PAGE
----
Today was a short but surely exhausting ride. There were many large stones, creating lots of obstacles. That screws you up in the long run, and just like last year, Bas got neck pain from the acrobatic maneuvers. The weather was just like yesterday: very hot. The electronics on Bas’s steering system gave up and at one point, he missed a “waypoint”. He assessed that it was too dangerous to ride back, so he chose to take the time penalty that he would be sanctioned with.

Wednesday, January 7th
Chilecito – Copiapo
909 km

The participants crossed the Andes, very high into the mountains. From the extreme heat to the cold, and the chance of getting altitude sickness. Bas found this to be a breathtaking ride, literally and figuratively. The test began on hard paths, and everyone rode over the high sand dunes in the last 100 km around Copiapo. The participants took off in the dark, and Bas was not so keen about it. In the first kilometers, two motorcyclists already slid. Afterwards Bas’s GPS went berserk: it indicated that Bas was in France. Bas could not understand the manual, and he couldn’t reach the organizers by phone because of bad reception. Luckily, the crew was able to put him in contact with the organizers. When the GPS problem was solved, he picked up again, but ended up between the cars and trucks in the dunes. He kept his cool and made the finish just before dark.

ATG sponsors Bas Nijen Twilhaar in the Dakar 2015

ATG participates in the famed Dakar rally race as sponsor of Dutch motorcyclist Bas Nijen Twilhaar—the motivated, talented, and persevering 36-year-old of the five-man BAS team.

* What does Bas do when he’s not racing in the Dakar rally?
Bas lives in the Czech Republic since 18 years ago, and together with his girlfriend, they run the Country Hill Enduro Guesthouse. It’s a true motorcross hangout with a unique concept: comfortable accommodation, delicious food, cozy drinks by the campfire, relaxation in the sauna…and only a few motorbike rides away from the Czech mountains. The guesthouse can accommodate up to 18 guests.

* As a sportsman, was motorcyling his first love?
Not his first, but definitely his greatest. Bas is a fanatic sportsman, and he started his athletic career as a skier. He took part in many ski competitions throughout Europe. But his passion for motorcycling defeated his love for skiing.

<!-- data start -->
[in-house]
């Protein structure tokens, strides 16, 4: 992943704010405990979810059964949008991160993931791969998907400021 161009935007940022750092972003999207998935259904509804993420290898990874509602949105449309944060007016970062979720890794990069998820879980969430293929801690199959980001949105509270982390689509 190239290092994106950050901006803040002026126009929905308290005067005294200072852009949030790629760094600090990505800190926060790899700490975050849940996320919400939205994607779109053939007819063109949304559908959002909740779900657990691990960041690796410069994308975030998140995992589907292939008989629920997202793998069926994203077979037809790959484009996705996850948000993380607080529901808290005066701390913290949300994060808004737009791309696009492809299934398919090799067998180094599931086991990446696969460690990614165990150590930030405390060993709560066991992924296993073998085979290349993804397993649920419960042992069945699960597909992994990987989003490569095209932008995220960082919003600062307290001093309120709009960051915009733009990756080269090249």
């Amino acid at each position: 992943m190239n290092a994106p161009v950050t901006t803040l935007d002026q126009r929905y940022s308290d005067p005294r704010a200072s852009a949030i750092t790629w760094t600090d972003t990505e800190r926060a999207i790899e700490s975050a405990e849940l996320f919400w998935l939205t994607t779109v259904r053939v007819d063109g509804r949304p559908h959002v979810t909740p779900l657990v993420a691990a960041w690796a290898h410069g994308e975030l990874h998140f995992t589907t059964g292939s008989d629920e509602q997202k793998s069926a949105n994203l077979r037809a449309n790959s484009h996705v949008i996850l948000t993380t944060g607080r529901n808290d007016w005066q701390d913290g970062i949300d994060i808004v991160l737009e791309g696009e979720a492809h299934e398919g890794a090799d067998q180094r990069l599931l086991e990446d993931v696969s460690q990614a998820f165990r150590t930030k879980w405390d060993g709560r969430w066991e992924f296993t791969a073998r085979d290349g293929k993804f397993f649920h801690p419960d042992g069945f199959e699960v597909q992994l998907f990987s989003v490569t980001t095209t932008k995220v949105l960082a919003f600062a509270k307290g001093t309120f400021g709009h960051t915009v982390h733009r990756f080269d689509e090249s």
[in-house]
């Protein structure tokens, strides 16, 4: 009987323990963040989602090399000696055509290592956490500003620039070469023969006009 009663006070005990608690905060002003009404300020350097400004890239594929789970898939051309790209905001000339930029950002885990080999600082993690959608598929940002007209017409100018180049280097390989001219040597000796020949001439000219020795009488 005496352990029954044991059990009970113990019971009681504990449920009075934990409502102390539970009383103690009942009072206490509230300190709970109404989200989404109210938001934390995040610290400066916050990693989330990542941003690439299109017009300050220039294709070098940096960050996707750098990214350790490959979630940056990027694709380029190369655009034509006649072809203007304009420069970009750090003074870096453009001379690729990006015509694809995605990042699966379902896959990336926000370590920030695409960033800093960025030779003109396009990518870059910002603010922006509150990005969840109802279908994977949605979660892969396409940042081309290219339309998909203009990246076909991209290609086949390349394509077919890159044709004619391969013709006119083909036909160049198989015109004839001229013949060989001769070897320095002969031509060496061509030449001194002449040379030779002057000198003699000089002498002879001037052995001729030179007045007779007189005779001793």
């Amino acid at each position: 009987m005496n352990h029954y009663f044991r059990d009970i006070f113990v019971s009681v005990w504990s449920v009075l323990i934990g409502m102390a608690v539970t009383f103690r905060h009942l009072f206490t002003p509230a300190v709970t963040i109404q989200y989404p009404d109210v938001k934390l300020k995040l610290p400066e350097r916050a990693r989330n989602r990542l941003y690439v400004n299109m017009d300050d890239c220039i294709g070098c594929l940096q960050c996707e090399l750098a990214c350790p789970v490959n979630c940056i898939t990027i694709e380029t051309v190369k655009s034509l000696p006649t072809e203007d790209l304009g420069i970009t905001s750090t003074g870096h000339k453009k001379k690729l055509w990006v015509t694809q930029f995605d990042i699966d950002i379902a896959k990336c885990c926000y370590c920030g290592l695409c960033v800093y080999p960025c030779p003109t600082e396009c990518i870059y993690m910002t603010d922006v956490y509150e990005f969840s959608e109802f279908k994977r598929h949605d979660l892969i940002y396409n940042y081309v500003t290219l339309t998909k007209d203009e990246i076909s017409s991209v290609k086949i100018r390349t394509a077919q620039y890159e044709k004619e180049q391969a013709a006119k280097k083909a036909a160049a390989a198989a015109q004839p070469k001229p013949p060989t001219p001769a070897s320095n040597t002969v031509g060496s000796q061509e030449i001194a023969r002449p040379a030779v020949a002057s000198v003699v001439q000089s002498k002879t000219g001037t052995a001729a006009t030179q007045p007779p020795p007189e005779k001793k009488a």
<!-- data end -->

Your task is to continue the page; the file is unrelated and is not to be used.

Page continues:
* How did his motocycling career start?
He got his first motorcycle, a small-wheeled Suzuki 80cc, from the boys who lived next door to him. They loved to start it up and noticed how Bas was completely fascinated by it. Bas went over to their place often, but only to show them how to use certain parts properly.

* Is Bas good with his hands?
Bas studied metalworking and automotive engineering. He was even enrolled in maritime studies. He enjoys working with his hands and has built his own house in the Czech Republic in three years’ time. MaxiFlex gloves are therefore perfect for him.

* What is his biggest dream?
Bas has always wanted to travel around the world since he was a kid. He is still chasing after this dream and has realized parts of it: he went backpacking in Australia, he lives in the Czech Republic, he races in the Dakar Rally, … His biggest dream is still a trip around the world on his motorcycle.

* What is the best invention ever, according to him?
According to Bas, the best invention ever is the motorcycle. He can use it with everything he loves: sport, adventure, travelling, mechanics, visiting friends, …

* Is Bas afraid of anything?
If there is one thing Bas is afraid of, it is the extreme heat during the Dakar Rally. This can go up to 50 degrees Celsius in the South American desert while he’s wearing motorcycle gear and clothing, and not a t-shirt and shorts. The heat also causes many rally racers to give up.

* Who inspires Bas?
Marc Coma is his Dakar hero: a fast and smart and, most importantly, sympathetic rider.

* What is his goal in the Dakar Rally 2015?
His goal in the Dakar Rally 2015 is not to win the race, but rather to finish it together with his teammates and to enjoy the beautiful nature surroundings and the friendly people. He is also one of the very few racers with a GoPro camera on his helmet. With this, everyone can capture Bas’s experience as a Dakar racer from his point of view.

Bas Nijen Twilhaar with MaxiFlex in Dakar

Follow Bas’s stories about Dakar 2015 here and on ATG’s Facebook page.

For more info about Bas, visit and on

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ATG Awarded in Recognition of Environmental Friendly Production